Interview with Hans Corell (Swedish diplomat, Under-Secretary-General for Legal Affairs and the Legal Counsel of the United Nations 1994-2004)
Who did you dream to become when you were a child? Have your dreams come true?
I really cannot recall that I had any particular dreams. I lived in the countryside. Maybe I wanted to own a big farm?
How did you earn your first money?
Working in a farm. Later, in the 1950s,I went to sea during four summer vacations. I was an ordinary seaman for altogether 12 months, sailing the Baltic Sea, the North Sea, the Atlantic, and the Pacific Ocean. I got to see exciting places in the world, while at the same time earning a salary.
When did you decide to become a lawyer?
During the last couple of years in college. My father, who was a clergyman, knew one of the judges in the local court. We went to see him one day, and later I decided to study law.
If lawyers became banned, what would you do?
Since I became a judge, I did not go into politics, although I was encouraged to do so by some. But I believe that a judge should stay out of party politics. However, if lawyers were banned – terrible thought – I would definitely go into politics and work for the rule of law, which is an indispensable ingredient in society both nationally and internationally. Consequently, lawyers are indispensable. May I in this context refer to the 40-page publication “Rule of Law – A guide for politicians” [eng/rus].
What was the most unusual action you made in your life?
When I accompanied UN Secretary-General Kofi Annan to Baghdad in February 1998 to negotiate an agreement with Saddam Husseinallowing weapons inspectors into his palaces.Or maybe in 1999, when I negotiated, organized and executed the transfer of the Lockerbie suspects from Tripoli to the Netherlands for the trial before the Scottish court sitting at CampZeist.Probably the most dangerousoperation I everconducted.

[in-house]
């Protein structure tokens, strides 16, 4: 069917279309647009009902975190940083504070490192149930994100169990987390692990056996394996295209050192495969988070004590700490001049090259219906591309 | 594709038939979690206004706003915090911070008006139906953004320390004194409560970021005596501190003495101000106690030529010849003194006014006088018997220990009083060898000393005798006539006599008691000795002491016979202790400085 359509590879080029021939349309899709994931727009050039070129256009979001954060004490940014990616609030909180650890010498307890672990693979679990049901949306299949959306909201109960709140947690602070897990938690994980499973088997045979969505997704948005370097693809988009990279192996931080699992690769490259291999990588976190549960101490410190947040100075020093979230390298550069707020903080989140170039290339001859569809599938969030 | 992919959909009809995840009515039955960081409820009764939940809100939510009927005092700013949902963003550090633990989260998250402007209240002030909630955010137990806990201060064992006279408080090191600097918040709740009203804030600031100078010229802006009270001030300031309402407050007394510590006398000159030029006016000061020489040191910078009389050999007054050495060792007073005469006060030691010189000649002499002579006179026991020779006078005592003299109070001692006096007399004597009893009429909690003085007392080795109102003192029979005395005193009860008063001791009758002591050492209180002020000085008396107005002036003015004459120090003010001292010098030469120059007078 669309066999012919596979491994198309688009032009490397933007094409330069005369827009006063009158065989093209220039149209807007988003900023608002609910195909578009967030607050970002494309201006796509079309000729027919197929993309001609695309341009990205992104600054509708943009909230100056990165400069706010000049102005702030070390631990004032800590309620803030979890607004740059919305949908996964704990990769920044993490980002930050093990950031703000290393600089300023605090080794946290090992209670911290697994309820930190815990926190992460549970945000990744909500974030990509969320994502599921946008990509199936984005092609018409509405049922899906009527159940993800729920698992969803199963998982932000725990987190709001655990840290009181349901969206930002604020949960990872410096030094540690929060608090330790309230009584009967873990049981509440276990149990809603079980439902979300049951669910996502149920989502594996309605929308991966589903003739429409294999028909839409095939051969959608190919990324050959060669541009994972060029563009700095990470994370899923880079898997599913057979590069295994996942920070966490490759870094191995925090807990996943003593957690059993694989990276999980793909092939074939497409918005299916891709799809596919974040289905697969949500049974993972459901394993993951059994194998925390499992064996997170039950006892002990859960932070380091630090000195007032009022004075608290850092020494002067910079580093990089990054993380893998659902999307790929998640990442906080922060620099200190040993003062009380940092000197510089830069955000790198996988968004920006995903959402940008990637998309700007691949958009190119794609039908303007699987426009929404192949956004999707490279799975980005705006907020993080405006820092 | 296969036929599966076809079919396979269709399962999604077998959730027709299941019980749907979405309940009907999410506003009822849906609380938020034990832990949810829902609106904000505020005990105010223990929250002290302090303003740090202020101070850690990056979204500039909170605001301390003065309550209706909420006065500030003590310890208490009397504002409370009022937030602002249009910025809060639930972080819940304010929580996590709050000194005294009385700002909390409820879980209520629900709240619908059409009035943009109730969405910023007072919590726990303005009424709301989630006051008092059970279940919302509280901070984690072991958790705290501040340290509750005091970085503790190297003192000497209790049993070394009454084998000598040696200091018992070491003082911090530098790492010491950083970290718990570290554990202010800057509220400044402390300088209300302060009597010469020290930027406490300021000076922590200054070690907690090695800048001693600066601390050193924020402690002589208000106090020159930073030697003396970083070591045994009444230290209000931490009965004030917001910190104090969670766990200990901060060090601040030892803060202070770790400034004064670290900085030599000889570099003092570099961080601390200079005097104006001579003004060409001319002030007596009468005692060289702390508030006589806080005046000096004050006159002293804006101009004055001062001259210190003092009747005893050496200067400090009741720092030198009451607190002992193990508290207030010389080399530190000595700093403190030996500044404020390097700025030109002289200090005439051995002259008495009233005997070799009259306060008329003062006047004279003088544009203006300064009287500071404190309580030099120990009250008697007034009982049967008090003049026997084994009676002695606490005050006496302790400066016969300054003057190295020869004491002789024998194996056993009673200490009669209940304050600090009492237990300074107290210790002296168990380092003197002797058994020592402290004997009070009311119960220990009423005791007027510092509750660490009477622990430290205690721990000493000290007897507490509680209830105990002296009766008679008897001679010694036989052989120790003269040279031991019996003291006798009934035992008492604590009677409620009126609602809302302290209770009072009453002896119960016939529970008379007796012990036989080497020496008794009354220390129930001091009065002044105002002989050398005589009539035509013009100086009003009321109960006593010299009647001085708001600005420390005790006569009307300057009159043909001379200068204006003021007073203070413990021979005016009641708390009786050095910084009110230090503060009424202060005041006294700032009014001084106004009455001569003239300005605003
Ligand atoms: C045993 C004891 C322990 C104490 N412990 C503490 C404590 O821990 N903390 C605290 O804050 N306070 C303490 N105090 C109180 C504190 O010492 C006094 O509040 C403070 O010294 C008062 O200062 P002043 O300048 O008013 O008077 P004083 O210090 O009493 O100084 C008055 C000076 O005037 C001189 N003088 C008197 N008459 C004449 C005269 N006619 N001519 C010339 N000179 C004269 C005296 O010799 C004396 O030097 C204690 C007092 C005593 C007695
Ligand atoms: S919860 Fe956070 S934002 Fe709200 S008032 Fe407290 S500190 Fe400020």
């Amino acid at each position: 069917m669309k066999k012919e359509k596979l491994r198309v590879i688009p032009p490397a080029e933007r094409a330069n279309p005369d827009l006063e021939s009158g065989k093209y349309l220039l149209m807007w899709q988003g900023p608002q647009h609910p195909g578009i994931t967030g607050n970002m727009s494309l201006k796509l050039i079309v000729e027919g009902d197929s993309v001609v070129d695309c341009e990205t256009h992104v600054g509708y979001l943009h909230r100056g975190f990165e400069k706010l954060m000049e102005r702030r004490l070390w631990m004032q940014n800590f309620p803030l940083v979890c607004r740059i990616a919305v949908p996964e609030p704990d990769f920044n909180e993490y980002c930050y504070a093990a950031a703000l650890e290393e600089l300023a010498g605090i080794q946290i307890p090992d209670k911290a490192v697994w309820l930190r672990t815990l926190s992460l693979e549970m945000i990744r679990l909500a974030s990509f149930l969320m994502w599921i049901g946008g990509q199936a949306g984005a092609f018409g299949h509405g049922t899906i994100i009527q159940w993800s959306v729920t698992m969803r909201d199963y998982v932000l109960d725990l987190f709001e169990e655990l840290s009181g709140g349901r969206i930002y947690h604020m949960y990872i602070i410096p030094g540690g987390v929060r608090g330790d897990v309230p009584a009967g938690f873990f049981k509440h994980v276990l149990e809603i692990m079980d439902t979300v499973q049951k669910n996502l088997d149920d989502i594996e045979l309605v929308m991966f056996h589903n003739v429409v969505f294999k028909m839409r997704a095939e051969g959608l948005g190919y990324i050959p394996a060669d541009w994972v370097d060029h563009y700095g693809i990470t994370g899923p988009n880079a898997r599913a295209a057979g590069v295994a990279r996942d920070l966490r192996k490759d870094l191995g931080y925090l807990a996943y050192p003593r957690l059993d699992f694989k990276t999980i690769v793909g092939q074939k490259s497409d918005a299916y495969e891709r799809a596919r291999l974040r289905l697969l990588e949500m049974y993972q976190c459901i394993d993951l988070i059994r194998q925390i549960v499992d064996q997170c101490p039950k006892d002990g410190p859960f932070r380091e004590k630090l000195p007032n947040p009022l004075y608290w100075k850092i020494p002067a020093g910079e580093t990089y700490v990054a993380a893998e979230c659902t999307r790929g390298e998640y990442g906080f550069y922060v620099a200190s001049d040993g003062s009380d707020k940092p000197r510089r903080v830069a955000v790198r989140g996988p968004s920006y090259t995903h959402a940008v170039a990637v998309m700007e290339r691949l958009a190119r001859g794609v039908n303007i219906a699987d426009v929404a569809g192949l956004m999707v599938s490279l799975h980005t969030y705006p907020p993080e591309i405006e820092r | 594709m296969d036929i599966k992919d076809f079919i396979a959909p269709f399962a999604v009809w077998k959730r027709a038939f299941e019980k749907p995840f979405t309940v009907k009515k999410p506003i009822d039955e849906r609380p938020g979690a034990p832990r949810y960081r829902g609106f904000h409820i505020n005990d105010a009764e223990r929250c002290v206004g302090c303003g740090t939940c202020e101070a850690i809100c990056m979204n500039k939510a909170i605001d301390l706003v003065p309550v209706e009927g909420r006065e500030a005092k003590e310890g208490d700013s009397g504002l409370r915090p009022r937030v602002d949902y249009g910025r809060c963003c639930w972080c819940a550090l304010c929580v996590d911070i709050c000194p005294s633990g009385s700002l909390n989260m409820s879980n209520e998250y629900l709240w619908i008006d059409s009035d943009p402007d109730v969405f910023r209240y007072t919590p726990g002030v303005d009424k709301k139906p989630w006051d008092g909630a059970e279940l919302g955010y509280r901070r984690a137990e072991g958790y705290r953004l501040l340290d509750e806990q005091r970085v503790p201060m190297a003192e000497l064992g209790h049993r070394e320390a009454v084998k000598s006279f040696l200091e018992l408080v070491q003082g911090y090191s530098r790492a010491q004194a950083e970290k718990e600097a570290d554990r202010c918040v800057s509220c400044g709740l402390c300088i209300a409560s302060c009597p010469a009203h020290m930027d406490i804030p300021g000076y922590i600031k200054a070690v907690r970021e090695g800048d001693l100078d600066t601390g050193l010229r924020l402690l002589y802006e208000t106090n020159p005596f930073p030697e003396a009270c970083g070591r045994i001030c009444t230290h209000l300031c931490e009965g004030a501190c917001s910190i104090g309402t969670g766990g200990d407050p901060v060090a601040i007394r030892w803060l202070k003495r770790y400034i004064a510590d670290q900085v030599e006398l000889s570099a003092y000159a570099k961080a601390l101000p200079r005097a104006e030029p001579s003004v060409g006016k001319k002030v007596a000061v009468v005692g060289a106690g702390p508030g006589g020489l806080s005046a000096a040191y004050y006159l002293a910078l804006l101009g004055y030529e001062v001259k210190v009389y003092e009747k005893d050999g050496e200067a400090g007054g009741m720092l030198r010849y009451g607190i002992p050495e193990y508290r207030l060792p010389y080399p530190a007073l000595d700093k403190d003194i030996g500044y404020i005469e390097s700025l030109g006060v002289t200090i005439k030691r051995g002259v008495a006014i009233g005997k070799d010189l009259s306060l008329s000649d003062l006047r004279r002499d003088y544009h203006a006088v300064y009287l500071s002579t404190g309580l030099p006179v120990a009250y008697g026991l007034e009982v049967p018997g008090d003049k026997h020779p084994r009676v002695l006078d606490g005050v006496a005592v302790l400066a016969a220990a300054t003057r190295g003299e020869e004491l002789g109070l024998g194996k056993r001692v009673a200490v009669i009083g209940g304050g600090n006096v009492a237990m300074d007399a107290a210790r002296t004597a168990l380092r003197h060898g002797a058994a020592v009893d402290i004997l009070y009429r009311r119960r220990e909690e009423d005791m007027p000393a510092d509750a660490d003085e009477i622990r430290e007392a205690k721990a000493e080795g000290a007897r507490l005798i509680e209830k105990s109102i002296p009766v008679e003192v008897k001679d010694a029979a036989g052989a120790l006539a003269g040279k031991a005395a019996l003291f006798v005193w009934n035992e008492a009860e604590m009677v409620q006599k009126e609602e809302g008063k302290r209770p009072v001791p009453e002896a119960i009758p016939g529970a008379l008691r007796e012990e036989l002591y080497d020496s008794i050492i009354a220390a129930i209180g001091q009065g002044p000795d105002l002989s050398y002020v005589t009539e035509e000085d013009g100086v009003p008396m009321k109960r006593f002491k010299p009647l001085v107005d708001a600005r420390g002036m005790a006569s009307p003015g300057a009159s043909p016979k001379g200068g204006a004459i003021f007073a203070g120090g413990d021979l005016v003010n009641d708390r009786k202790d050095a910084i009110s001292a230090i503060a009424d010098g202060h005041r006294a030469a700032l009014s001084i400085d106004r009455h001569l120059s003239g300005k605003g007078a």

What is the most prominent feature of your temper?
The answer is very simple: it is my temper! Or as my daughter puts it: Grrrr!
Who or what inspires you?
Music, poetry, and a good joke! And people who are committed – who work for good causes like the rule of law, human rights, empowerment of women, and protection of the environment.
What are three things you cannot live without?
Life is life and you must bear with it. But if you formulate the question as setting priorities: my wife, my children, and my grandchildren.
What is the most difficult thing in life?
There are many difficulties in life. But whatever they are, I always think of a Swedish saying: ”Svårigheterär till förattövervinnas!” – ”Difficulties are there to be overcome!”
What do you like in everyday life?
Activity! New challenges! Meeting with friends!
What is the best pursuit on Friday night?
A candlelight dinner with my wife.
Describe in a few words an ideal lawyer?
Knowledgeable, constructive, practical, honest – a person with integrity!
How law should be taught?
It should be a good combination of reading, lectures, seminars, and, not least, practical information. For me it was a tremendous experience when, at the age of 24, I left the university and joined the judiciary, first as a law clerk and later as a judge. This is when I really got interested in law.
What was the most complimentary comment on your work?
When I retired from the United Nations in 2004 after my ten years as the UN Legal Counseland,at the farewell reception, Kofi Annanreferred to me as “the Conscience of the Organization”.
Is there any skill you do not have but would like to?
I once played the cornet and now the Great Highland Bagpipe. But I really wish that I could play the piano.
What is the most valuable thing you can buy for money?
It depends on what your values are. If you get seriously ill, I suppose it is the care needed to regain your health. The most valuable things in life cannot be bought.
What would you like to do after the next 10 years?
Be as active as I am today.
What would you wish to young lawyers?
See my answer to question 12 where I emphasise knowledge, honesty, and integrity. Let me add self-respect!In particular, do not get caught in the corruption swamp! You must be able to respect yourselves. If you cannot respect yourselves, how can you expect others to respect you? Work for the rule of law and human rights! Andhelp rooting out corruption!